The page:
How to Find a Coyote Den? - Daily Shooting | Shooting Tips And Reviews

How to Find a Coyote Den?

Do you know how to find a coyote den? The toughest thing about finding a coyote den is the pure intelligence of the animal.

Coyotes have great instincts and are quick to adapt to different situations – natural and predatory. Coyotes should be monitored if you have livestock or significant agriculture, and there are multiple steps on how to find a coyote den that we will discuss here.

Research a coyote den’s characteristics.

First and foremost, note that coyotes do not use dens year round. They primarily use them for pupping, or when elements drive them inside. Typically, coyote dens are located on hillisides and deep creek beds that allow for easy digging and earthmoving. Loose shrubbery and branches also come in handy, giving the coyotes a bit of extra security. Here is a great video about coyote dens:

  • Pups move out at a young age, but remain active in any hiding spots around the den. Coyotes frequently sleep outside, and despite being near den, aren’t necessarily going to be in it. Keep this in mind when approaching.
  • Dens are typically located below ground level, sometimes up to five or six feet down. There will be a dug-out tunnel that leads to a main living area that is expanded and can fit multiple coyotes.
  • Coyotes typically rotate between multiple dens. They will be spread out around an area, and the animals are very careful not to lead others back to their den. This is what makes it so challenging when learning how to find a coyote den. Here is a great article explaining the basics behind coyote denning.
  • Identify water sources nearby where you suspect a den may be. The coyotes need to drink water, so if you can confirm they are drinking from a certain source than you are on the right track.

Identify where you’ve seen or heard the coyotes.

Likely, you’ll hear them howling at night, or in the early evening. On the edges of nature preserves, parks, green spaces, and hillsides, coyotes actually tend to make their presence quite known- it’s the exact location that is much harder to pinpoint. Then comes the process of finding a coyote den. Plan to devote several days to the process, if you’re really serious about finding it.

You may find scat or other remnants of their presence in areas near your home. Try walking about fifty feet further out and seeing if you find more, if so, you have identified which direction they are coming from. Here are some tips to help everything go smoothly:

  • Coyotes typically prowl about five or six square miles from their den, in any given direction. The further they roam from the den, the more on edge they will be. This means they will be more easily startled and quicker to retreat.
  • They are quick and often deceiving because you’ll hear them in one place one moment, and in another the next. Try to track where you most frequently see or hear the coyotes. Even if that’s not their den, you’ll have a general idea of their path and where they spend the most time.
  • If you aren’t having any luck, try howling and seeing if you can generate a response from the coyotes. Try different pitches, tones, and cackles that resemble those made by the animal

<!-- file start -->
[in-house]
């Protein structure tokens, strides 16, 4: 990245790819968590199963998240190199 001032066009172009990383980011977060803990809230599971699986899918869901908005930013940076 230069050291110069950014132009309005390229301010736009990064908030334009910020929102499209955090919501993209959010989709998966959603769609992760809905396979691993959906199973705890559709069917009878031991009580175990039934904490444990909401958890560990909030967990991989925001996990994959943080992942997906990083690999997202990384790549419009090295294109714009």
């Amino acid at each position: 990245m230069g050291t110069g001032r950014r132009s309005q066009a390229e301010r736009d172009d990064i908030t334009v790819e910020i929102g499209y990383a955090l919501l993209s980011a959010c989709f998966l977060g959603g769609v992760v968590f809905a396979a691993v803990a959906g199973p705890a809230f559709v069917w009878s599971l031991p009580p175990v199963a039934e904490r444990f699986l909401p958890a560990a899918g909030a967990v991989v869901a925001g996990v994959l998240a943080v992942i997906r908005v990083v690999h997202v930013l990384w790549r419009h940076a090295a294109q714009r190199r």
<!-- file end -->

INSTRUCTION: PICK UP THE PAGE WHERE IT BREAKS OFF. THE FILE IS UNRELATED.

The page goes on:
Where could other prey be located near your property? Maybe their coming around has nothing to do with you or your property. If there are collections of prey, bodies of water, or other attractive elements nearby, try tracking them from that spot back to the den. For basic tracking techniques, check out this video.

Track the coyote back to its den.

If the coyote has attacked any of your livestock, you’re likely very upset and wanting to get the pesky coyotes as far away from your animals as possible (if not take it a step further!). Be careful when searching around at night, and definitely DO NOT BRING YOUR DOG WITH YOU. Coyote hunting is an exciting activity, but one best done alone.

The animals spook easy and even if you do locate a den, the odds that they will return there are very minimal if they know that you have found it. All things considered, you shouldn’t have too much of a problem tracing the suspect back to its den from the site of the kill. Here’s what to do:

  • Look for blood stains, trampled shrubbery or plants nearby the kill site. Figure out the most likely direction of escape and trace the potential route with your eyes back to a nearby hillside or embankment.
  • Identify a game trail or other foot markings left by the coyote leading up to the hillside or embankment. If you can’t find any obvious trails, look for markings left on nearby trees or other larger vegetation.
  • Follow that path as closely as you can. Remember, it may be up to six miles, so having a four-wheeler or motorbike may come in handy. Although you’ll want to be as quiet as possible during the final or actual approach.
  • When close, let out a coyote howl and see if a response happens. If you get one, don’t be surprised if you do not receive another for quite some time. Be ready to track based on the one howl that you got from the coyote.
  • Always be careful! Shoo them away but don’t put yourself in danger.


Locating a coyote den is often a lengthy process. Personally, I enjoy it because it’s a good excuse to get out into nature and focus on something direct and real.

Remember to track the coyotes via sounds, tracks, and any sightings you encounter, for several days before attempting to locate their den.

I always suggest perusing around your property regularly just to keep aware of any new ‘neighbors’ and to establish a firm presence and authority.

If you found this article helpful, please share on social media, and don’t forget to leave any comments here. Let;’s get a discussion going!

Featured Image by wplynn

Daily Shooting Team

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